Meet Toronto Designer Anu Raina

It’s a gloomy Sunday afternoon, and Anu Raina is patiently waiting for me at the Toronto Designers Market at her pop up for her s/s 2017 scarf collection.

We spend the afternoon chatting about her journey becoming a designer, her art, fashion week and her upcoming collection.

Raina’s new Spring 2017 lookbook is a collection of scarves inspired by her travels. Prints include a map of the Paris subway line, a map of Manhattan, and a design of the Statue of Liberty.

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“As this passion  for art continued in my adult life, I felt designing offered everything I was looking for in a creative career,” she says.

Raina’s love for art goes back to her childhood spent playing in India’s northern state of Kashmir. Ever since she was a kid, she was naturally drawn to different colours, textures and patterns in her life.

From the pomegranates and daisies that bloomed in her grandfather’s backyard to the moment she fell in love with Toronto’s warm autumn hues, Raina knew she was meant to create her own designs.

She moved to London, England from India on her own to study fashion.

“Initially it felt really overwhelming to the point that I wanted to quit. I was competing with so much talent, but then I decided to do my own thing and work on my concepts to offer something fresh and new than to follow the trends,” Raina says.

She moved to North York, Toronto in 2004 with her husband, son, and a degree in fashion design specializing in women’s wear from the London College of Fashion. Later, she graduated with several awards from the textile program at Sheridan College in 2010.

Raina said doing her own thing instead of following the crowd helped reinforce her belief that the fundamentals of design and creativity stay the same through the ages.

“It is always the designers who stay true to their vision that are able to establish their brand,” she says.

She made her Toronto Fashion Week debut in 2010 with her ready-to-wear clothing and accessories collection.

Unfortunately, Toronto Fashion Week was cancelled this year due to lack of funding.

Raina said fashion is a serious craft and churning out new collections to compete with the global fashion scene every six months is very financially taxing for new designers.

“The biggest challenge in Toronto is the survival of designers in this tough industry. Ontario Arts Council gives millions of dollars’ worth of funding to struggling artists, but the funding to new designers is practically negligible,” she says. “The closing down of Toronto Fashion Week made it very demoralizing.”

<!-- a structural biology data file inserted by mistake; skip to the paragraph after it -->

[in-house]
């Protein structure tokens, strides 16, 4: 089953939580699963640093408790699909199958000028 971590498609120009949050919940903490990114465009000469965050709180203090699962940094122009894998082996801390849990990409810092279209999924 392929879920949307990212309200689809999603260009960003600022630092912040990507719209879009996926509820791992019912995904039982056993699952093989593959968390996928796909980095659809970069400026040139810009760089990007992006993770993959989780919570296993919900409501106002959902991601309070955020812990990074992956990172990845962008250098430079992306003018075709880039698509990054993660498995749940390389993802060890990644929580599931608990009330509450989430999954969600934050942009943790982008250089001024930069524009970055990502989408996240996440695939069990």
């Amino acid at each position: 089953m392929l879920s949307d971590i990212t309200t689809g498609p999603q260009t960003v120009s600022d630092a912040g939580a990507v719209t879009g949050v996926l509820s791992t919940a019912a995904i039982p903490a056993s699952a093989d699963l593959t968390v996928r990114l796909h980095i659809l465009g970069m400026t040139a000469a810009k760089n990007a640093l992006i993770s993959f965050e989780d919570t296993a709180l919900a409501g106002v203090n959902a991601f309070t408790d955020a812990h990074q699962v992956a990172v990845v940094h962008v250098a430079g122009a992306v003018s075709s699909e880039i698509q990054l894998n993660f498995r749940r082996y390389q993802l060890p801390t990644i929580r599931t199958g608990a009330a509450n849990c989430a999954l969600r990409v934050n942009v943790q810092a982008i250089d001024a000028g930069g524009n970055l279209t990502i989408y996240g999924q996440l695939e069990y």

The industry doesn’t knock Raina down, however. Each collection comes with a letter written by the designer that poetically explains the inspiration behind her concepts. A reflection of her childhood spent in Srinagar, the summer capital of Kashmir, was the inspiration that kicked off her debut collection.

“Because my prints are inspired by my own journeys, they don’t necessarily fit into every season’s theme in fashion magazines. I feel I have a need to be true to my own self. I just do what I do because it makes me happy,” she says.

Her Spring 2013 collection followed a similar concept with pieces covered in pomegranate and daisy patterns. These prints were inspired by the colours of her grandfather’s garden where she spent her happy, carefree Sunday mornings as a child.

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“I was a loner as a child. I found refuge in art, it gave me immense joy to play with colours and create textures. Even today, expressing my stories in my prints is like psychotherapy for me. I want the world to remember me for my original work,” she says.

Almost like a love letter, she expressed her adoration for Toronto for the first time in her Fall 2012 collection. Pieces included prints of the city’s skyline and textures that reflected the berries and seeds she’d pick with her son during that first Toronto fall after immigrating to Canada.

Raina paid another tribute to Toronto’s beauty in her Fall 2014 collection inspired by the different shades and visuals of Toronto neighbourhoods like the Annex and Queen West. The collection included a second edition of her Toronto Skyline print, which was selected by the Textile Museum of Canada for an exhibition in New York and London this past spring.

Sarah Quinton, Coordinator of the Greater Toronto Area project at the Textile Museum of Canada, knew Raina’s Skyline print was perfect for the exhibition.

“I was familiar with Anu’s work and her Skyline print fit the theme of GTA perfectly. I knew right away that I wanted to select it for the project,” Quinton says.

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“There’s nothing more exhilarating than showing off ‘Toronto love’ to the whole world.”

“Toronto inspires me endlessly. The mere thought of being able to make a small contribution to the culture, art and design scene of this great city makes me so happy,” Raina says. “There’s nothing more exhilarating than showing off ‘Toronto love’ to the whole world.”

Visual stories of her travels are to be continued in her Fall 2017 collection.

“I am working on a few ideas right now, and of course, they are a part of the memoirs of my travels. People will get to see them soon when I shoot my next collection,” she says.

The designer is currently looking for the next face for her new line of scarves inspired by the Mighty Canadian Rockies.

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Author: Julie Arounlasy Media

Journalist for Culture Magazin. culturemagazin.com

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